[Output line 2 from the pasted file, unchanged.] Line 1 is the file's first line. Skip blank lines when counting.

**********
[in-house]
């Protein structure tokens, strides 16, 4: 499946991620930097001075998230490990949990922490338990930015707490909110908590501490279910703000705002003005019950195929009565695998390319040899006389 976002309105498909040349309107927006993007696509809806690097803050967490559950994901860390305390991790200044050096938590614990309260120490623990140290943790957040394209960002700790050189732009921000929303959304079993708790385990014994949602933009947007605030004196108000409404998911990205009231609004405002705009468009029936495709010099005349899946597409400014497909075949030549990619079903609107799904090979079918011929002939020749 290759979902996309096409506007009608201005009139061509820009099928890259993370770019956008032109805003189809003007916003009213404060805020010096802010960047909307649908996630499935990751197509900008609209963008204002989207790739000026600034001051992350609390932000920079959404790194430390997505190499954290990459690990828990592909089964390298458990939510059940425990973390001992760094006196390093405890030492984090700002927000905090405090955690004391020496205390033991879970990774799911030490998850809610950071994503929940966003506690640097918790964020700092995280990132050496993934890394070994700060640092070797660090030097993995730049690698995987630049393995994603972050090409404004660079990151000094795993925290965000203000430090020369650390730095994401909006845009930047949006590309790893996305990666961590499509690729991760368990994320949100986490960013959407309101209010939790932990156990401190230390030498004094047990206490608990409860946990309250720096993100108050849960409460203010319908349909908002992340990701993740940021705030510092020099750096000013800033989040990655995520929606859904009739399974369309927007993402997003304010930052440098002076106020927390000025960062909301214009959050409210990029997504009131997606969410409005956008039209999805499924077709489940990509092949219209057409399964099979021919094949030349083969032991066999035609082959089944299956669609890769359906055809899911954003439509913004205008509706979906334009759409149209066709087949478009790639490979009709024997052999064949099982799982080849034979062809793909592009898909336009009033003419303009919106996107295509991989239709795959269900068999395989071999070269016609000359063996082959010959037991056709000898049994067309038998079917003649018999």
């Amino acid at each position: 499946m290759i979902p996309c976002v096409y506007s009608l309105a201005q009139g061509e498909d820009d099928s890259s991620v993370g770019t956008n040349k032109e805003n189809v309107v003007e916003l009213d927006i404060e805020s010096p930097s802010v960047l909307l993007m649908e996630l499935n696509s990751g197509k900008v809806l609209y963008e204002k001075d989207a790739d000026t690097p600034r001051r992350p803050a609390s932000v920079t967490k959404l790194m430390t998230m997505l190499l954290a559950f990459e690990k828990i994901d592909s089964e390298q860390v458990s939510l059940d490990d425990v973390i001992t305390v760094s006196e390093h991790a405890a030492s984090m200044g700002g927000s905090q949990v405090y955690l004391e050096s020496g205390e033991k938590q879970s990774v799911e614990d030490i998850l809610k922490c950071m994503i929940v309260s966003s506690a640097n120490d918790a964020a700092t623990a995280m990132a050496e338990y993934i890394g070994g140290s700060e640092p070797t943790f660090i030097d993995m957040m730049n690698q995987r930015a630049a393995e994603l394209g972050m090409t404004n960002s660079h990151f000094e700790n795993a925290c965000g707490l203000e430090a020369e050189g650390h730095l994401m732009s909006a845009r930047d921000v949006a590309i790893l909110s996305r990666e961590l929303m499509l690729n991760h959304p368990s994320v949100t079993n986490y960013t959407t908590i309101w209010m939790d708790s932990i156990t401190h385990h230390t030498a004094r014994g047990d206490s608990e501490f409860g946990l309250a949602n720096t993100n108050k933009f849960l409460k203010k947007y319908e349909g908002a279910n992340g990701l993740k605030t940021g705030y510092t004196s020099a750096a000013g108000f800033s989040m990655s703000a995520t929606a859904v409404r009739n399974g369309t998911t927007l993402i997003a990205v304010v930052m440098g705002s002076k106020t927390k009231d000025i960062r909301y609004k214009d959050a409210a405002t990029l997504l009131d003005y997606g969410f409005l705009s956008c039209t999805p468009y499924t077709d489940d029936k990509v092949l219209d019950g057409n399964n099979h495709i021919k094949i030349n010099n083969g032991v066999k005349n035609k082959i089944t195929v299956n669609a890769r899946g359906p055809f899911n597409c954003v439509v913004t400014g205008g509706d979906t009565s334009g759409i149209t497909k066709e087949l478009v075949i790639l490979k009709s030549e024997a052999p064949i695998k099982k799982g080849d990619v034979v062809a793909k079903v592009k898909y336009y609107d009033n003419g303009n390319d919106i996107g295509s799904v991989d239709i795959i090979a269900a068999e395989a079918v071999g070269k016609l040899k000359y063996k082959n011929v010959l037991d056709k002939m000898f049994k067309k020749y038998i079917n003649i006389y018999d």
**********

């Protein structure tokens, strides 16, 4: 499946991620930097001075998230490990949990922490338990930015707490909110908590501490279910703000705002003005019950195929009565695998390319040899006389 976002309105498909040349309107927006993007696509809806690097803050967490559950994901860390305390991790200044050096938590614990309260120490623990140290943790957040394209960002700790050189732009921000929303959304079993708790385990014994949602933009947007605030004196108000409404998911990205009231609004405002705009468009029936495709010099005349899946597409400014497909075949030549990619079903609107799904090979079918011929002939020749 290759979902996309096409506007009608201005009139061509820009099928890259993370770019956008032109805003189809003007916003009213404060805020010096802010960047909307649908996630499935990751197509900008609209963008204002989207790739000026600034001051992350609390932000920079959404790194430390997505190499954290990459690990828990592909089964390298458990939510059940425990973390001992760094006196390093405890030492984090700002927000905090405090955690004391020496205390033991879970990774799911030490998850809610950071994503929940966003506690640097918790964020700092995280990132050496993934890394070994700060640092070797660090030097993995730049690698995987630049393995994603972050090409404004660079990151000094795993925290965000203000430090020369650390730095994401909006845009930047949006590309790893996305990666961590499509690729991760368990994320949100986490960013959407309101209010939790932990156990401190230390030498004094047990206490608990409860946990309250720096993100108050849960409460203010319908349909908002992340990701993740940021705030510092020099750096000013800033989040990655995520929606859904009739399974369309927007993402997003304010930052440098002076106020927390000025960062909301214009959050409210990029997504009131997606969410409005956008039209999805499924077709489940990509092949219209057409399964099979021919094949030349083969032991066999035609082959089944299956669609890769359906055809899911954003439509913004205008509706979906334009759409149209066709087949478009790639490979009709024997052999064949099982799982080849034979062809793909592009898909336009009033003419303009919106996107295509991989239709795959269900068999395989071999070269016609000359063996082959010959037991056709000898049994067309038998079917003649018999």